Cattlemen Urge Renewal of Trade Promotion Authority
As trade negotiators meet again this week, the National Cattlemen’s Beef Association urges the renewal of Trade Promotion Authority, legislation that gives the President authority to negotiate trade agreements with an assurance that Congress will give the final agreement only an up or down vote.
Over 12 million American jobs depend on exports, and with the renewal of TPA, valuable free trade agreements such as the Trans-Pacific Partnership can move forward. NCBA President and Texas cattle producer, Bob McCan said under TPP, the U.S. beef industry could see the elimination of tariff and non-tariff trade barriers that hinder the industry’s ability to meet free market demand for beef in the Pacific Rim.
“The governments of many of our competitors are actively engaged in negotiating trade agreements with growing consumer markets around the world,” said McCan. “Unless the United States takes a similar aggressive approach to secure free trade agreements, we will lose market share; not due to the quality of our products, but because our products will be more expensive due to import tariffs. While the final terms of the agreement are still far from conclusion, TPP could give the United States a stronger foothold in the growing Asian and Pacific Rim markets.”
The multi-lateral TPP agreement is currently being negotiated by the United States, Australia, Brunei Darussalam, Chile, Malaysia, New Zealand, Peru, Singapore, Vietnam, Japan, Canada and Mexico. NCBA encourages the U.S. to push for full and free market access to all TPP member countries, eliminating high tariff rates and quotas that currently limit the United States’ ability to compete for consumers.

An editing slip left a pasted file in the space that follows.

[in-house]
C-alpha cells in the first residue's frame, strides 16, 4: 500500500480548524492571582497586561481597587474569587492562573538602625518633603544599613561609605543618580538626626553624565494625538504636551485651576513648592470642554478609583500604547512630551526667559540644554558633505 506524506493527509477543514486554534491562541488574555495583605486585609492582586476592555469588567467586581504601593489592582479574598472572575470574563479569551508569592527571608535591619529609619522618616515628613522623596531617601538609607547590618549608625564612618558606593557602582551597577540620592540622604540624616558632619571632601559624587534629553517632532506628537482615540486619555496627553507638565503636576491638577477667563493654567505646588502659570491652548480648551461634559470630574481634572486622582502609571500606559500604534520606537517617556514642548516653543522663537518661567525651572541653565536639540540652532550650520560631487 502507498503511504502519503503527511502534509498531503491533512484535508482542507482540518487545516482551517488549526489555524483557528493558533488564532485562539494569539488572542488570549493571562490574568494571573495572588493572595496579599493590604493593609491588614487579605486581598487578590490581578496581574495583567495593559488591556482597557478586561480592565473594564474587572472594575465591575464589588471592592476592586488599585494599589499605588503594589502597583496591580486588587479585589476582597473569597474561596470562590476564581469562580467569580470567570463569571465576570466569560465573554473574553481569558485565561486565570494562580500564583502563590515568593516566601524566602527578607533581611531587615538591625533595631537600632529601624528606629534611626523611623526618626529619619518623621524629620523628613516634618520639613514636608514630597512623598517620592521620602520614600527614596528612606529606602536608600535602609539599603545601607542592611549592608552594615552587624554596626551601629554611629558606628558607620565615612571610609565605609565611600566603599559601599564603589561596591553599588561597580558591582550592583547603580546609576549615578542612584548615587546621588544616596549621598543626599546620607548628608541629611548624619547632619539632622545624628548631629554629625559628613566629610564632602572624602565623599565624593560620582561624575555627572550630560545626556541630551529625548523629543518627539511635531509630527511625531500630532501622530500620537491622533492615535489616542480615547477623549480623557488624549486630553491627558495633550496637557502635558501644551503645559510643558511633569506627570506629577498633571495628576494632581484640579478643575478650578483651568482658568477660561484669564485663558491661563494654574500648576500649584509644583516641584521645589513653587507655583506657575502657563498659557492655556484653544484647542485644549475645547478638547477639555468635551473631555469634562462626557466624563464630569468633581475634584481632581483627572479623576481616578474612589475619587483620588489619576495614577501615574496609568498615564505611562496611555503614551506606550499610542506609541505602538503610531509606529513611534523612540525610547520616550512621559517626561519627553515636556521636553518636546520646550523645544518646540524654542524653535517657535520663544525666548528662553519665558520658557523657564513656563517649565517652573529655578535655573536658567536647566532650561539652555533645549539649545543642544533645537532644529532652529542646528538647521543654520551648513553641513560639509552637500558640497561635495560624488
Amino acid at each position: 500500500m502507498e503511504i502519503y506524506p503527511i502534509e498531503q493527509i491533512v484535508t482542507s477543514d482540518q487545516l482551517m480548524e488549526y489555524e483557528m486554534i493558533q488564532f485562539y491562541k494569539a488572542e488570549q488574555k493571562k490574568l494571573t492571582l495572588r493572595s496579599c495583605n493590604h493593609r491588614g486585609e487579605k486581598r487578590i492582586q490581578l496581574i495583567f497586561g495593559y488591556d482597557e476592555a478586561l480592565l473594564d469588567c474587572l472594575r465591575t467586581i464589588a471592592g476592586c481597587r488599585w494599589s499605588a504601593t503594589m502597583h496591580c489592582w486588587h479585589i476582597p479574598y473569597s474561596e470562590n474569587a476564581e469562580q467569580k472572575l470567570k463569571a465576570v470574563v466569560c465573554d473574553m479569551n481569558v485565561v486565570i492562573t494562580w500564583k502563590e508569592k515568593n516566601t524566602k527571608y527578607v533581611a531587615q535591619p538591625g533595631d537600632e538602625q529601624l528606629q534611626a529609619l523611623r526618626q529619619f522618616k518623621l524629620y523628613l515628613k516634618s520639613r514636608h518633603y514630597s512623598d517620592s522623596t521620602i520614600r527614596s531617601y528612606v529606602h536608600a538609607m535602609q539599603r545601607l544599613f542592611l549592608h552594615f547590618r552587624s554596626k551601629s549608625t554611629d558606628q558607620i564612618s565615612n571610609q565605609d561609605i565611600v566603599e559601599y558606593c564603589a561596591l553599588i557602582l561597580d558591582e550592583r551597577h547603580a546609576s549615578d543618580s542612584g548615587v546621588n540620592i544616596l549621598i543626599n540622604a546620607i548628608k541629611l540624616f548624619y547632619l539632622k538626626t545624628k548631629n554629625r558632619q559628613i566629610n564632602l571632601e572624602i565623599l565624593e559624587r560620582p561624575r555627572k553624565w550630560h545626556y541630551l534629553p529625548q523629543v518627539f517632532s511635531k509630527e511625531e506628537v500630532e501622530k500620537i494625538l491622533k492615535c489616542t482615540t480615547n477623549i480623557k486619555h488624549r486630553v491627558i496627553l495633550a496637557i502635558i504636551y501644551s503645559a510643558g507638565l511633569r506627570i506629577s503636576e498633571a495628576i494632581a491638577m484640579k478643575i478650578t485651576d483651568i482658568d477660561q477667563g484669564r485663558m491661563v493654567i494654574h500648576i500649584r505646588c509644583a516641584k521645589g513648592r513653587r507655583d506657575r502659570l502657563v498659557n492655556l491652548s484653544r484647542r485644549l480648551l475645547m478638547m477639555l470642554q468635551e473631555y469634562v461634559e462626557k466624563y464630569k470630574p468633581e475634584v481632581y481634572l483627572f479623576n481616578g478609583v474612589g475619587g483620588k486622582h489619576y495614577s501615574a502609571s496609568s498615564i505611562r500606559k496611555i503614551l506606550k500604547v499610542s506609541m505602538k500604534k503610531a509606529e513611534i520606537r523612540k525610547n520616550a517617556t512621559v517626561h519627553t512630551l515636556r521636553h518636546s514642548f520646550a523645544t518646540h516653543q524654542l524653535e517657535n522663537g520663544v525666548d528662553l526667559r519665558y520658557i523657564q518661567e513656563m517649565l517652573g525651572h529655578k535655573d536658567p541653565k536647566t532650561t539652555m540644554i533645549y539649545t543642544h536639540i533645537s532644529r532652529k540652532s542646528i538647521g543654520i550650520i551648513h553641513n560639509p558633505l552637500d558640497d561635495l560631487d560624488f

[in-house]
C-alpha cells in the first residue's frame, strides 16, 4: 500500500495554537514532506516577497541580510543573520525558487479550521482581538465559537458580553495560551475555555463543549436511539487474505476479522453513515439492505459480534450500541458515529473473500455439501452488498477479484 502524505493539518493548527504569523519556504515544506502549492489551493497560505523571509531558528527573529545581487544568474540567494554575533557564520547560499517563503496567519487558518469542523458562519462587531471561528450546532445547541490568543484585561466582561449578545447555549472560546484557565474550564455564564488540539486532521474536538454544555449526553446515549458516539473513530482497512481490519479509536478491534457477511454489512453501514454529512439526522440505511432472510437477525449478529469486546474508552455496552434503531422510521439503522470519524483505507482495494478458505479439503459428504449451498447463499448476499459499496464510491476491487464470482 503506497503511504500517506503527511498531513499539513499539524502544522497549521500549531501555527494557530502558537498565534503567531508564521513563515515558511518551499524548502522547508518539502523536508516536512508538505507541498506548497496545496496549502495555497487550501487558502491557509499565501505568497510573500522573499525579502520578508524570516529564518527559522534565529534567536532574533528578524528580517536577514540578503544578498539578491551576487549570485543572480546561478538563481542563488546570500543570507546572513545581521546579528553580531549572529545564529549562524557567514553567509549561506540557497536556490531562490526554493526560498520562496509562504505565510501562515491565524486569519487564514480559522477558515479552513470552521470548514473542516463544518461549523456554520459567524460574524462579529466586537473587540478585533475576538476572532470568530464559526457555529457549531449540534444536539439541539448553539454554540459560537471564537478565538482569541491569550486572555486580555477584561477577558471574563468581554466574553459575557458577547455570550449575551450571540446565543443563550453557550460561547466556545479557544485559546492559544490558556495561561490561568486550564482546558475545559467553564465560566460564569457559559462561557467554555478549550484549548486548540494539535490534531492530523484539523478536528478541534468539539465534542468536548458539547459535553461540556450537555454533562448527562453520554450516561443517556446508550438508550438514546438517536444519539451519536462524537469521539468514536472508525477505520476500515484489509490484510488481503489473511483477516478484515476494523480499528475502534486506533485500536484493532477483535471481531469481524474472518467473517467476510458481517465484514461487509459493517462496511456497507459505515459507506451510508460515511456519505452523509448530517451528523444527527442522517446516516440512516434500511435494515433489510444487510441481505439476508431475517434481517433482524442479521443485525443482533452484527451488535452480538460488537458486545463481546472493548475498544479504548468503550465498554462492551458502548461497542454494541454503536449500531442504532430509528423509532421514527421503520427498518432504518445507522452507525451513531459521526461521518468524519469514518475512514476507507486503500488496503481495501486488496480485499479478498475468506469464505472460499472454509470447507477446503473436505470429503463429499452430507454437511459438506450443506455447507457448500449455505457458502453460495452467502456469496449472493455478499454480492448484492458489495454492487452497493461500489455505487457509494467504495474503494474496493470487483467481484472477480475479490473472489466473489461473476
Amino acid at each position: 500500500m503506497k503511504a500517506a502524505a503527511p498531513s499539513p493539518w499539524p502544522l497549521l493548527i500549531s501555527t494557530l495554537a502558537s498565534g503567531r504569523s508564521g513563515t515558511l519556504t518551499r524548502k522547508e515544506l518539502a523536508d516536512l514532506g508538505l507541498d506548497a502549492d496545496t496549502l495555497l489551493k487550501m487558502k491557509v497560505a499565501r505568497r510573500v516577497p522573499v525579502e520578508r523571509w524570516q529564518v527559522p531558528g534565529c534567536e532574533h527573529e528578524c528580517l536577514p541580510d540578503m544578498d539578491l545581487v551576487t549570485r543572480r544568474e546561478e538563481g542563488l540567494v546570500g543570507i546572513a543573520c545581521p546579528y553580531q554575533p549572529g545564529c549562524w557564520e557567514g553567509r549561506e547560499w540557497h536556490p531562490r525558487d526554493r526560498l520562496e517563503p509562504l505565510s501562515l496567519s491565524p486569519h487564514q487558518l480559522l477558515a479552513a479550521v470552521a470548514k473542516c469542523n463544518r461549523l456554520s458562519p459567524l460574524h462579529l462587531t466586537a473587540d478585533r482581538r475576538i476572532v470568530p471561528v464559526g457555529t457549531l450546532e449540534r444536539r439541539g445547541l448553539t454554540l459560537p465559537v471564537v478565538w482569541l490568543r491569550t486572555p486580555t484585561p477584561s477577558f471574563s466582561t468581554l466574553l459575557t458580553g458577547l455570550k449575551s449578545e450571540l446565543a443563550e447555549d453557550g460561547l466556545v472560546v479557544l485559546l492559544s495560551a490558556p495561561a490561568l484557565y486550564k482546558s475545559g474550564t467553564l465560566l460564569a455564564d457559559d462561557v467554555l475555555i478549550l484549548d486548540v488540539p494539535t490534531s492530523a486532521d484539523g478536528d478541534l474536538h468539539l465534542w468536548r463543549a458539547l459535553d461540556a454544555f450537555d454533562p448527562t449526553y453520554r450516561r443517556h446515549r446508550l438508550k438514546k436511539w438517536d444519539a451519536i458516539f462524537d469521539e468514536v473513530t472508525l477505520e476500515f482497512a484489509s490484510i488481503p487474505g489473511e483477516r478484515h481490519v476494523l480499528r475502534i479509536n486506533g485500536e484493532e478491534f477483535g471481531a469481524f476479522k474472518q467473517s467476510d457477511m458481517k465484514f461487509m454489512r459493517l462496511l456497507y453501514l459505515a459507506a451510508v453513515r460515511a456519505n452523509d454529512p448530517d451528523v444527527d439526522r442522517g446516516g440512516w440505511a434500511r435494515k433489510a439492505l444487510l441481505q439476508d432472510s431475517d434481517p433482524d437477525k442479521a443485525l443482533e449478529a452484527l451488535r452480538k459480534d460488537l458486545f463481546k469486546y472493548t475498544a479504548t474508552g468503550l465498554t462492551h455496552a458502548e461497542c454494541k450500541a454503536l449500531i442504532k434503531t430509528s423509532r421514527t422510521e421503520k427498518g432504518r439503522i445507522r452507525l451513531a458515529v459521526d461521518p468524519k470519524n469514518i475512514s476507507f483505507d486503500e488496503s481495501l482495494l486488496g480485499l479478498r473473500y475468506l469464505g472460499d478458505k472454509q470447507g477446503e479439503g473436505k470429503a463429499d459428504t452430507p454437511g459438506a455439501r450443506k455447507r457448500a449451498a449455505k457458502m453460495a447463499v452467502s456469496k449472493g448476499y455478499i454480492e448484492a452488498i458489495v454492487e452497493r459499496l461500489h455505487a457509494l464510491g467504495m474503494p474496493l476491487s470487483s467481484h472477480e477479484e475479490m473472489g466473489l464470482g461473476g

McCan warned, however, that just as important as trade agreements are to the domestic economy, on-going west coast port labor negotiations between the International Longshore and Warehouse Union and the Pacific Maritime Association have caused a significant disruption to the transport of goods and are threatening the success and continuity of trade with international markets.
“In the face of free trade agreements that provide jobs and foster economic growth, we cannot have our products sitting on ships at dock or in trucks waiting to be loaded,” said McCan. “Supply chains across several industries have been adversely impacted due to events far beyond our control and with perishable items like beef, this is especially concerning. These labor disputes must be settled as soon as possible to resolve the current congestion issues interrupting the flow of commerce.”